Fear Made Me A Vaccine-Hesitant Parent. Here’s How That Changed.

by Joseph K. Clark

My daughter, Rory, was fully vaccinated on schedule from birth to first grade. Our insurance didn’t cover immunizations when she was a toddler, so I dutifully took Rory to the local health department for her shots. I would hug her wriggling body tightly as nurses zeroed in on her chubby thighs, the needle’s quick pinch causing Rory to cry. As the nurses put cartoon character bandages on each of her legs, I would tear up, too. I hated to see her in pain — even momentarily — but I never hesitated when it was time for her vaccines. That changed when she was six years old.

One morning, Rory woke up and told me her new gym shoes she’d been wearing all week felt “weird.” We were already late for school, so I tried everything I could to get her into the shoes — cajoling, bribing, and finally, using a stern voice and her full name. Nothing worked. I hauled a pair of shoes she had outgrown from the back of her closet, and Rory crammed them on her feet. She wore those until they, too, felt “funny.”

Soon these sensory issues were accompanied by insomnia and a personality change. My sweet little girl became defiant and aggressive. Rory began conversing with herself, or perhaps, because she was hallucinating, she was talking to someone she thought was there. Her speech made little sense to those around her, and it eventually became like a tossed salad of words that didn’t belong together. 

Rory listed like a swamped ship when she walked for a time, eventually moving less until she sat mute and catatonic, her body writhing involuntarily. Her dilated pupils, like dark puddles, obscured her lovely hazel eyes, and she stared vacantly into the distance as if she were trying to see something far away. It was a frightening, exhausting, confusing time, made worse because doctors didn’t know what was wrong or how to help Rory.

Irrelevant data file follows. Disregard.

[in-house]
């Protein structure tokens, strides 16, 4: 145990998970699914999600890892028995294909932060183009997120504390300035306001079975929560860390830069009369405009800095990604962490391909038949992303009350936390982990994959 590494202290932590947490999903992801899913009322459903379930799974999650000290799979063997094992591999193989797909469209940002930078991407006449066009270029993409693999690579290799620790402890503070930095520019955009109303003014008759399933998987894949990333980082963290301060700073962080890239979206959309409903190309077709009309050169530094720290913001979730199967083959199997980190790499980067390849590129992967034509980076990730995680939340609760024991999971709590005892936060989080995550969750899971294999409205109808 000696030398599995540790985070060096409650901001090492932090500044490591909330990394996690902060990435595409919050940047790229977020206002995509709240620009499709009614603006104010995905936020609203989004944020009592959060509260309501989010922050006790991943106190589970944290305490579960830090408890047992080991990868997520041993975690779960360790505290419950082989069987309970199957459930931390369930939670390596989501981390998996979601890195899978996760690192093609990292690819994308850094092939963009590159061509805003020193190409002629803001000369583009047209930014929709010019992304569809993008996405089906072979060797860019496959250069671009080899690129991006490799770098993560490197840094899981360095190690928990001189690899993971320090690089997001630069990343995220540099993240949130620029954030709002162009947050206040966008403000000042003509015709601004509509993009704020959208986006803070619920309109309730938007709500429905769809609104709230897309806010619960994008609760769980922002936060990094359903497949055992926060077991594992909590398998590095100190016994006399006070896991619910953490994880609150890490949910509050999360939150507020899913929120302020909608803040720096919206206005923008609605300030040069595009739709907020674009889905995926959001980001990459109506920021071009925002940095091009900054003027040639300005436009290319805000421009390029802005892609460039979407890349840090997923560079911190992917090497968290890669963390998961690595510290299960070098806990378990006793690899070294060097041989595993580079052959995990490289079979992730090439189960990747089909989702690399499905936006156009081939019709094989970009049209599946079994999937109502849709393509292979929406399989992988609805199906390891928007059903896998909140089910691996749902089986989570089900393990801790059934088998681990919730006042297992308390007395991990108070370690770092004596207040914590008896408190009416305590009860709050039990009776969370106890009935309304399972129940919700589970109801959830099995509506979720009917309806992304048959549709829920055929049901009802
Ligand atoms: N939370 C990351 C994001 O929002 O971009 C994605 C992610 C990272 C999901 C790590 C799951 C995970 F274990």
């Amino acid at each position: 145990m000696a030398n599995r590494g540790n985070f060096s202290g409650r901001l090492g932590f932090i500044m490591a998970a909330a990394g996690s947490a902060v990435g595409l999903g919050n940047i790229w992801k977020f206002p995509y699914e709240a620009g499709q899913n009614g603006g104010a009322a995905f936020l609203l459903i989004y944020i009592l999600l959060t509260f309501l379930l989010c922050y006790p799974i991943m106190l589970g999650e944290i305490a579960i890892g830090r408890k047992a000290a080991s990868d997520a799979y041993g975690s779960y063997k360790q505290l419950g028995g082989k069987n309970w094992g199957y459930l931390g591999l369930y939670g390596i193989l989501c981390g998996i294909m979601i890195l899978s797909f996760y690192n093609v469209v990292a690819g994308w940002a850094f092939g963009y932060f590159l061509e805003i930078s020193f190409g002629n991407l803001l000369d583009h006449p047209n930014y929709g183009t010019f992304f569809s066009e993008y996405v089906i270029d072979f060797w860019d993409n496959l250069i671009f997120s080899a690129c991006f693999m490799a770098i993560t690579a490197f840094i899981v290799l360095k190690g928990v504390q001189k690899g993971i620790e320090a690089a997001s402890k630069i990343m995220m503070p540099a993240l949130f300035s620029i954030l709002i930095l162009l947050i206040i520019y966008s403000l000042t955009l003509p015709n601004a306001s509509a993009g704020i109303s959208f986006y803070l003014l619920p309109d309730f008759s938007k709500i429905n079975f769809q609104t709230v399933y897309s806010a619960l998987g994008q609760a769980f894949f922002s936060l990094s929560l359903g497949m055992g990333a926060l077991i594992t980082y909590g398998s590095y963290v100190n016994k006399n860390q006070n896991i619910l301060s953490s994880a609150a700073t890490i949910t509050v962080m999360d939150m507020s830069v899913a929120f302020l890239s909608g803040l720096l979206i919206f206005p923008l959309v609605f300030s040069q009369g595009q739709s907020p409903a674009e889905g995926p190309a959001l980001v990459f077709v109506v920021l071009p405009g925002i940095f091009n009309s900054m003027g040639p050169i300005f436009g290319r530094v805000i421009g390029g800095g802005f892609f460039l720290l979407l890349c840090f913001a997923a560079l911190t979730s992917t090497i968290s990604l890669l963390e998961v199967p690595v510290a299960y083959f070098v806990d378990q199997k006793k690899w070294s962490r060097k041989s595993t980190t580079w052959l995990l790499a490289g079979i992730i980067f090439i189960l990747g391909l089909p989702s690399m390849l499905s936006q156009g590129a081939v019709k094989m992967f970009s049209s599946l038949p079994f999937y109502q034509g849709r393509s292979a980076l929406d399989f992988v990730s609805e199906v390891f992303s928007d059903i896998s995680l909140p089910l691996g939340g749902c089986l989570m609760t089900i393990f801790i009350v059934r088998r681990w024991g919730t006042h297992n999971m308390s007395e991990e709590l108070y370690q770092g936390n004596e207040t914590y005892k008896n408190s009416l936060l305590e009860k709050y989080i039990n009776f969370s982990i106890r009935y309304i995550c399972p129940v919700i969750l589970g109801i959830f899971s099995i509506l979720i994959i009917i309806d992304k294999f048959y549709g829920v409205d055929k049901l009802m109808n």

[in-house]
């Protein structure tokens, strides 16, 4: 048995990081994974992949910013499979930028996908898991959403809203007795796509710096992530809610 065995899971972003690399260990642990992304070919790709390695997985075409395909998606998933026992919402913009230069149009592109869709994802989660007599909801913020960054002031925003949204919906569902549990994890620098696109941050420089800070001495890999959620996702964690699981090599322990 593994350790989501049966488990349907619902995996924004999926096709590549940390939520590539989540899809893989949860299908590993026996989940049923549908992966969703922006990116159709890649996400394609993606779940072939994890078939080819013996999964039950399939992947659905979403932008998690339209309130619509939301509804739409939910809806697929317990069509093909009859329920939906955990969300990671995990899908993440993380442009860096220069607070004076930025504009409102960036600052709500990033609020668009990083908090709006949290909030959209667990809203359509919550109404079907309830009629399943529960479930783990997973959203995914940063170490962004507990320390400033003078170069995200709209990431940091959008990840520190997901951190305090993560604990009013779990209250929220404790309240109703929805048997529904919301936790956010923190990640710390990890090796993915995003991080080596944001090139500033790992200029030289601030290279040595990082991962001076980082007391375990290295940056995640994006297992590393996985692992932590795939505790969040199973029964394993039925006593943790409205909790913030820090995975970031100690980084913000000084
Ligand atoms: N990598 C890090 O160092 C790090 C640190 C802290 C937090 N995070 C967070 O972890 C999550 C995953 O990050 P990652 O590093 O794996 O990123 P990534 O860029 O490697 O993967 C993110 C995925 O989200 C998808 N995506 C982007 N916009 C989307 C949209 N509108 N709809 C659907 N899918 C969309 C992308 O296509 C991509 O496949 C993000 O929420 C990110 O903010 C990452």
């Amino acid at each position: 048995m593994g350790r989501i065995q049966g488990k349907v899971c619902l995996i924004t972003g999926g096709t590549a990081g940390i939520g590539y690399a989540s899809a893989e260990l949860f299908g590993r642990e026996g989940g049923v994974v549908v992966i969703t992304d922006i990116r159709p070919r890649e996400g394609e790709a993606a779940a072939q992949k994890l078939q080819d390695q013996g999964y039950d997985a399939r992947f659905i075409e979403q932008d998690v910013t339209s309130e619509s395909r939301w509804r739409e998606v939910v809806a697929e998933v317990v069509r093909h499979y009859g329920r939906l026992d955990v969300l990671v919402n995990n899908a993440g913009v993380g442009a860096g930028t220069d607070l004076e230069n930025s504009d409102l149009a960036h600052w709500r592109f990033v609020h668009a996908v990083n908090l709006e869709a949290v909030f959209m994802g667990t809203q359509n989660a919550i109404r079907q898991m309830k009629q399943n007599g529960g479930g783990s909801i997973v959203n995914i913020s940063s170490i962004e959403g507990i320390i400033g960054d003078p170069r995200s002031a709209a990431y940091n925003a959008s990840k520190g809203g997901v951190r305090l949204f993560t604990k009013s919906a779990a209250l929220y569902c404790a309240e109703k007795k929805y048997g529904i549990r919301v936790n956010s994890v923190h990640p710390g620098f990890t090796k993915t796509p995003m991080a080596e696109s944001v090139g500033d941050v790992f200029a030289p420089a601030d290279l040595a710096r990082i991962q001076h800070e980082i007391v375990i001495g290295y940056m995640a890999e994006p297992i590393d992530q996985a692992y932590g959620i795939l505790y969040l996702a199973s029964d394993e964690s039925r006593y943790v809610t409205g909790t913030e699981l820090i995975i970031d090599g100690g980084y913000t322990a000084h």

We spent three years desperate for a diagnosis. She finally received one: autoimmune encephalitis, a recently discovered disease in which the immune system mistakenly attacks healthy brain cells, leading to neurologic and psychiatric symptoms. No one knows what causes this disease, though the prevailing theory is that a virus triggers an inappropriate immune response. Untreated AE can cause permanent disability or death.

Over the next four years, a team of doctors at Duke Children’s Hospital in Durham, North Carolina, rebooted Rory’s immune system. They gave her steroids to reduce the inflammation in her brain. She took an immune-suppressing medication, frequently used by transplant patients to prevent organ rejection, to stop her immune system from producing autoantibodies. Intravenous immunoglobulin, a breathtakingly expensive medicine made from thousands of donors’ plasma, provided Rory with a monthly infusion of healthy antibodies.

Gradually, she began to get better.

Without knowing what had caused the autoimmune encephalitis in the first place, there was no way to know what might cause it to happen again. Whenever Rory had a cold, someone in her class went home with strep throat, or the child seated next to her was sent to school with a stomach bug; I held my breath. Would this be the thing that sent her immune system spiraling out of control again?